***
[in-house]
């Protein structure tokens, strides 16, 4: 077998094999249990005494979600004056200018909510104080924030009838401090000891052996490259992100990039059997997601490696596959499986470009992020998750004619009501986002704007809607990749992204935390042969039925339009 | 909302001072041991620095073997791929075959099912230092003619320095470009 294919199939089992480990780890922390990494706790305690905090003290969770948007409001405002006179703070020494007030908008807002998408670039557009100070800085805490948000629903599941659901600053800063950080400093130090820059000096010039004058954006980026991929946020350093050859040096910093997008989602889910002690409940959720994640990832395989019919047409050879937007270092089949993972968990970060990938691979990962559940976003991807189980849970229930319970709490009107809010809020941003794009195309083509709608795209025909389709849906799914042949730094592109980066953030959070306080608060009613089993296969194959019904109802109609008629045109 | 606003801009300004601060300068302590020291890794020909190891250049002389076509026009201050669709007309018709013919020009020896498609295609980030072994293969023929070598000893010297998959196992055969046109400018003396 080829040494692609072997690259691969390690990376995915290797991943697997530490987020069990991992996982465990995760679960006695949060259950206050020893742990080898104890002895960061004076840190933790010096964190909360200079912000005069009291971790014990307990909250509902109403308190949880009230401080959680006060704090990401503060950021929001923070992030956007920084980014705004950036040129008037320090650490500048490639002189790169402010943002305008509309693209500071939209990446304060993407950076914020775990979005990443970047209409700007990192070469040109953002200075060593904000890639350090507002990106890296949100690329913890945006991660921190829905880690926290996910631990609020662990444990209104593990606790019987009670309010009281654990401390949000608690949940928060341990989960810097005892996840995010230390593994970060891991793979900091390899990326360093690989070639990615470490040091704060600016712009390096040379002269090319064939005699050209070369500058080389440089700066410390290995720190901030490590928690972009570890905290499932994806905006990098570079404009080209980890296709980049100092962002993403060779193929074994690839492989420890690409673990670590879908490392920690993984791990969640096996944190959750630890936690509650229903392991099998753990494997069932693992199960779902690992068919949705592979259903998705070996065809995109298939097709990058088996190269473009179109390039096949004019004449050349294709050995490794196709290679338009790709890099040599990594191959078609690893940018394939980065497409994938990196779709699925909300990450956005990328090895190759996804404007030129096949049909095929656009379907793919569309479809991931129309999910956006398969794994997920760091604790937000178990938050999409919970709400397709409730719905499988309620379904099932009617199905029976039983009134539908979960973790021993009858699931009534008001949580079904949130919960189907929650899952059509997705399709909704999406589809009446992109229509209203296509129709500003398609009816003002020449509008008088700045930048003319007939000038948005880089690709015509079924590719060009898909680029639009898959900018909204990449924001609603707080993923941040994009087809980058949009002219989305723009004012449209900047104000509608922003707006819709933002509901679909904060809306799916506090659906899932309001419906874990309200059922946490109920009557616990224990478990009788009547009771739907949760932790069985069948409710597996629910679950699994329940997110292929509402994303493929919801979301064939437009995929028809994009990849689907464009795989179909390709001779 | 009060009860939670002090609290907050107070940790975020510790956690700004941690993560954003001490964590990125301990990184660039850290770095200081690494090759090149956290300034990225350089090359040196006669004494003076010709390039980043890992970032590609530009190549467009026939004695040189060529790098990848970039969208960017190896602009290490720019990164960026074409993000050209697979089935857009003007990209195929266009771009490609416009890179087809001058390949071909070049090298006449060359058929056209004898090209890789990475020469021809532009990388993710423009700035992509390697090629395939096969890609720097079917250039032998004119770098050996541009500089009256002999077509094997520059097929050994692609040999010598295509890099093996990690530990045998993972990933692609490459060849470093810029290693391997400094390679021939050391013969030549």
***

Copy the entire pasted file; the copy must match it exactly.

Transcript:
[in-house]
């Protein structure tokens, strides 16, 4: 077998094999249990005494979600004056200018909510104080924030009838401090000891052996490259992100990039059997997601490696596959499986470009992020998750004619009501986002704007809607990749992204935390042969039925339009 | 909302001072041991620095073997791929075959099912230092003619320095470009 294919199939089992480990780890922390990494706790305690905090003290969770948007409001405002006179703070020494007030908008807002998408670039557009100070800085805490948000629903599941659901600053800063950080400093130090820059000096010039004058954006980026991929946020350093050859040096910093997008989602889910002690409940959720994640990832395989019919047409050879937007270092089949993972968990970060990938691979990962559940976003991807189980849970229930319970709490009107809010809020941003794009195309083509709608795209025909389709849906799914042949730094592109980066953030959070306080608060009613089993296969194959019904109802109609008629045109 | 606003801009300004601060300068302590020291890794020909190891250049002389076509026009201050669709007309018709013919020009020896498609295609980030072994293969023929070598000893010297998959196992055969046109400018003396 080829040494692609072997690259691969390690990376995915290797991943697997530490987020069990991992996982465990995760679960006695949060259950206050020893742990080898104890002895960061004076840190933790010096964190909360200079912000005069009291971790014990307990909250509902109403308190949880009230401080959680006060704090990401503060950021929001923070992030956007920084980014705004950036040129008037320090650490500048490639002189790169402010943002305008509309693209500071939209990446304060993407950076914020775990979005990443970047209409700007990192070469040109953002200075060593904000890639350090507002990106890296949100690329913890945006991660921190829905880690926290996910631990609020662990444990209104593990606790019987009670309010009281654990401390949000608690949940928060341990989960810097005892996840995010230390593994970060891991793979900091390899990326360093690989070639990615470490040091704060600016712009390096040379002269090319064939005699050209070369500058080389440089700066410390290995720190901030490590928690972009570890905290499932994806905006990098570079404009080209980890296709980049100092962002993403060779193929074994690839492989420890690409673990670590879908490392920690993984791990969640096996944190959750630890936690509650229903392991099998753990494997069932693992199960779902690992068919949705592979259903998705070996065809995109298939097709990058088996190269473009179109390039096949004019004449050349294709050995490794196709290679338009790709890099040599990594191959078609690893940018394939980065497409994938990196779709699925909300990450956005990328090895190759996804404007030129096949049909095929656009379907793919569309479809991931129309999910956006398969794994997920760091604790937000178990938050999409919970709400397709409730719905499988309620379904099932009617199905029976039983009134539908979960973790021993009858699931009534008001949580079904949130919960189907929650899952059509997705399709909704999406589809009446992109229509209203296509129709500003398609009816003002020449509008008088700045930048003319007939000038948005880089690709015509079924590719060009898909680029639009898959900018909204990449924001609603707080993923941040994009087809980058949009002219989305723009004012449209900047104000509608922003707006819709933002509901679909904060809306799916506090659906899932309001419906874990309200059922946490109920009557616990224990478990009788009547009771739907949760932790069985069948409710597996629910679950699994329940997110292929509402994303493929919801979301064939437009995929028809994009990849689907464009795989179909390709001779 | 009060009860939670002090609290907050107070940790975020510790956690700004941690993560954003001490964590990125301990990184660039850290770095200081690494090759090149956290300034990225350089090359040196006669004494003076010709390039980043890992970032590609530009190549467009026939004695040189060529790098990848970039969208960017190896602009290490720019990164960026074409993000050209697979089935857009003007990209195929266009771009490609416009890179087809001058390949071909070049090298006449060359058929056209004898090209890789990475020469021809532009990388993710423009700035992509390697090629395939096969890609720097079917250039032998004119770098050996541009500089009256002999077509094997520059097929050994692609040999010598295509890099093996990690530990045998993972990933692609490459060849470093810029290693391997400094390679021939050391013969030549």